Key GripBuy good equipment

As a Key Grip, you need to make a good first and lasting impression with your equipment. Buying professional-looking equipment can help protect you if things go wrong when you are working for someone else, because people equate good-looking equipment with quality. On the other hand, if anything goes wrong, your employer may well blame your tools if they look sub-standard. If you have non-professional looking equipment, the filmmaker may blame anything that goes wrong on your efforts.

You might be tempted to use homemade equipment that you know well and that works well. However, that choice is a high risk strategy. If you value your reputation, then buy some good-looking tools.

Equipment you will need

Depending on your job, you might need the following equipment:

Moving cameras and other equipment: Two types of dollies are used to move cameras and other equipment: doorway and western dollies. Both the doorway and western dollies are made of a wooden platform attached to a steel tubing frame. The platform has a recessed camera tie-down area. They are useful for carrying cables, camera cases, lighting fixtures and much more.

A doorway dolly is less expensive, fits through standard doors and moves in straight lines. The dolly can be steered using the pull handle (like a wagon), although some newer dollies allow the operator to steer from on-board the dolly. This dolly comes with pneumatic tires, but can also be fitted with track wheels for a straight track. The steering handle of newer versions can be tilted down to give more space between the dolly and the operator.

The western dolly is more expensive, bigger, and can move larger equipment. The larger wheels give a steadier ride. You can also fit them with flotation track wheels, allowing it to be used on curves. The push bar can be side-mounted for close shots. Recent additions include allowing for the mounting of two seats and complete camera configuration, as well as pop-off wheels. This dolly’s wheel can also be extended so that it’s more stable.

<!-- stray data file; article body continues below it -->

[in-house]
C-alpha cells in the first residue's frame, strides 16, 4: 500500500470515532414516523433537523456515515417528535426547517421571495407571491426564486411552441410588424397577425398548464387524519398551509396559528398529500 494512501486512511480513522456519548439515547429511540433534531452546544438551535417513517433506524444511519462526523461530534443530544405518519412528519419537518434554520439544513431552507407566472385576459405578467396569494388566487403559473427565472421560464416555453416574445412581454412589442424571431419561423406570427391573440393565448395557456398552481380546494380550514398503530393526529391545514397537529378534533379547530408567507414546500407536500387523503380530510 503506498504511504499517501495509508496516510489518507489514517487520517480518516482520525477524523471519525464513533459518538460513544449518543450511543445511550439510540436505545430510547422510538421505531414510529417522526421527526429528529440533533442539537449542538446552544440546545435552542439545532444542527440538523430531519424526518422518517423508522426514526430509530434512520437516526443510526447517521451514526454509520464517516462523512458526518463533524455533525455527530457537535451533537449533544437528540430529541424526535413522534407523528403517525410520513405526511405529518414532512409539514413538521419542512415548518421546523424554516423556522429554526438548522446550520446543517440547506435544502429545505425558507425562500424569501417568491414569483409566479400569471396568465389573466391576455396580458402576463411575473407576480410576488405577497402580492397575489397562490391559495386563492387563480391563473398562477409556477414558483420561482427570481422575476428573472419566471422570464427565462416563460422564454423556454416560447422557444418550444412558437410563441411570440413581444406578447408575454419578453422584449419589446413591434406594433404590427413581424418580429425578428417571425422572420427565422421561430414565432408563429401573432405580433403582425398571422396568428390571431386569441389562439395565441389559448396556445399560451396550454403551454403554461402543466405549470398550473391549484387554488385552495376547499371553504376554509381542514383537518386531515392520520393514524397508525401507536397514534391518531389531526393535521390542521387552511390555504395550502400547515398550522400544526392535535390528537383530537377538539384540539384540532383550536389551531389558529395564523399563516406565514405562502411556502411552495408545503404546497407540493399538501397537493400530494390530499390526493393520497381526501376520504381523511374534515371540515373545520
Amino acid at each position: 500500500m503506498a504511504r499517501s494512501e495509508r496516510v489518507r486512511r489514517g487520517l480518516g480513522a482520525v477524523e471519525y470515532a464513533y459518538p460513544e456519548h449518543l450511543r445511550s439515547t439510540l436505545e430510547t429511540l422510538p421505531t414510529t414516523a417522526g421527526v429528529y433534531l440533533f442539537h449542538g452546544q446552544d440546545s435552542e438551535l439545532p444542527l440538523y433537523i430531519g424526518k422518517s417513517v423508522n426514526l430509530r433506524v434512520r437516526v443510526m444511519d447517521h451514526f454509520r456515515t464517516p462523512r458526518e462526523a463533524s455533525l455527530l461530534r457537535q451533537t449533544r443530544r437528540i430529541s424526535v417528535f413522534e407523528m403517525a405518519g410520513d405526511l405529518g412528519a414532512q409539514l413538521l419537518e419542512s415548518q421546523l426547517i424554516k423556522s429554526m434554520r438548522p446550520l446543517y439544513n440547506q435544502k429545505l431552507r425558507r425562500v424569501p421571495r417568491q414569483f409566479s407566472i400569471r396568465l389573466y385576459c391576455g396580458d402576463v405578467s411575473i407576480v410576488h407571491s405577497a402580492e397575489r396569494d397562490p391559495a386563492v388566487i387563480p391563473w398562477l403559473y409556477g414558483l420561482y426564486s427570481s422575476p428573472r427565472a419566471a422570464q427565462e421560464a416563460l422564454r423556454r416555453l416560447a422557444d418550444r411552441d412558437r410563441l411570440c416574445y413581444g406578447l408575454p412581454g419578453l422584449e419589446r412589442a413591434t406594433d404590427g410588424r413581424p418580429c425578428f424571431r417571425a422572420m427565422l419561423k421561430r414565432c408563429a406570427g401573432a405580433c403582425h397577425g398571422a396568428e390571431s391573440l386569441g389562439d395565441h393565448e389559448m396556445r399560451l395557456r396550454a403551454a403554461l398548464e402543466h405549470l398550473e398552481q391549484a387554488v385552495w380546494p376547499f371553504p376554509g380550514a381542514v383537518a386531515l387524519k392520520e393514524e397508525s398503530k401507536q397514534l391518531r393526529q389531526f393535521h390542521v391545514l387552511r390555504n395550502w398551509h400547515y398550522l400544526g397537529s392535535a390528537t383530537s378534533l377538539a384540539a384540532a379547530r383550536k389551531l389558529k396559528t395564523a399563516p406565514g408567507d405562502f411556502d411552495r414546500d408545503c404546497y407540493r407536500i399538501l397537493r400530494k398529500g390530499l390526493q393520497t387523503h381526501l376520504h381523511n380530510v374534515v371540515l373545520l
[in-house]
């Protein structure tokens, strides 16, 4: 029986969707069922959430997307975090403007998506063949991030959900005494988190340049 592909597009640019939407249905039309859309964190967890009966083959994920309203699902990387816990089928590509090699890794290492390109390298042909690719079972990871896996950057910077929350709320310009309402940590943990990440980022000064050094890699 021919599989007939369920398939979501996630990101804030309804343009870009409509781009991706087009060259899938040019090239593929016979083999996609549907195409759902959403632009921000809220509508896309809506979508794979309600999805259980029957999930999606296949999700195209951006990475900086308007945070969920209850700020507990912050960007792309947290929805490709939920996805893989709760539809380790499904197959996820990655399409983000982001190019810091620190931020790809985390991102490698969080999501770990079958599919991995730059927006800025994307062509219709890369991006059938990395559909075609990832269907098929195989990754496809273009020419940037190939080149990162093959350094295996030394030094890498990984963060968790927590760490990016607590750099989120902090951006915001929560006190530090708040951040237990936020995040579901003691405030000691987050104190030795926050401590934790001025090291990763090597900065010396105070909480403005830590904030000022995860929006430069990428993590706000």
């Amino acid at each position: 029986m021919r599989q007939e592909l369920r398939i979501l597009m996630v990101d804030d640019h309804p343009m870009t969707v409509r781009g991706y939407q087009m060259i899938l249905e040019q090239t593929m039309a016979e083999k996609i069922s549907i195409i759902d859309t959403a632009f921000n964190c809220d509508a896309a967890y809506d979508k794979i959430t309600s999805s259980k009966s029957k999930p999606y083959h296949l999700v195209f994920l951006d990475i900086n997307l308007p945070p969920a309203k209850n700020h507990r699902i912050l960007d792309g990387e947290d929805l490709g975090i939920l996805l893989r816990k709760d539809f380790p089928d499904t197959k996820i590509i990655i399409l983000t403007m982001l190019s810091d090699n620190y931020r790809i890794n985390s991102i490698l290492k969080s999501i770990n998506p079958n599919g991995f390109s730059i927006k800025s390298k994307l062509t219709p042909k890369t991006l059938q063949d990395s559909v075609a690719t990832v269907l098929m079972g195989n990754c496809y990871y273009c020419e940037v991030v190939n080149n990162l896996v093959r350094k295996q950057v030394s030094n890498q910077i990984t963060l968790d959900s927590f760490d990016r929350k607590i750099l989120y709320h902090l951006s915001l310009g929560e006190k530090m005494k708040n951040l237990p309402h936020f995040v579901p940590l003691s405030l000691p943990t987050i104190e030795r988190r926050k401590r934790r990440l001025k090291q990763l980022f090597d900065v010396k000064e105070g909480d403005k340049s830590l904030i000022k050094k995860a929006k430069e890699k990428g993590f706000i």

Both dollies can be turned upside down for very low shots and both are carpeted to be non-slip and low-maintenance.

Health and safety is very important, so whenever you are using a dollie, consider using this process for the safest dismount for a camera person:  !) step on the arm; 2) get another grip to take the camera person’s place; 3) lock the brakes;  4) put the arm on the chains; and 5) and reduce the lead or mercury for counterbalance.

Dulling shiny objects: Dulling spray will dull down surfaces like chrome or mirrors to hide a camera’s reflection. Once sprayed, the surface looks foggy, a bit like dew on your car fender. You clean the spray off using a clean cloth. It leaves a slight, waxy shine. To get rid of the spray completely, use a warm, moist towel. If you don’t have dulling spray, you can use hairspray or a light coat of Streaks and Tips, although these won’t work as well.

Mount for lighting fixtures: A bazooka is a piece of equipment used to mount lighting fixtures and grip accessories onto the holes in the catwalk (the deck where the action to be filmed takes place, sometimes also called decks, greens, beds, green beds).

Clothing on set: Wearing dark clothes helps reduce reflection problems.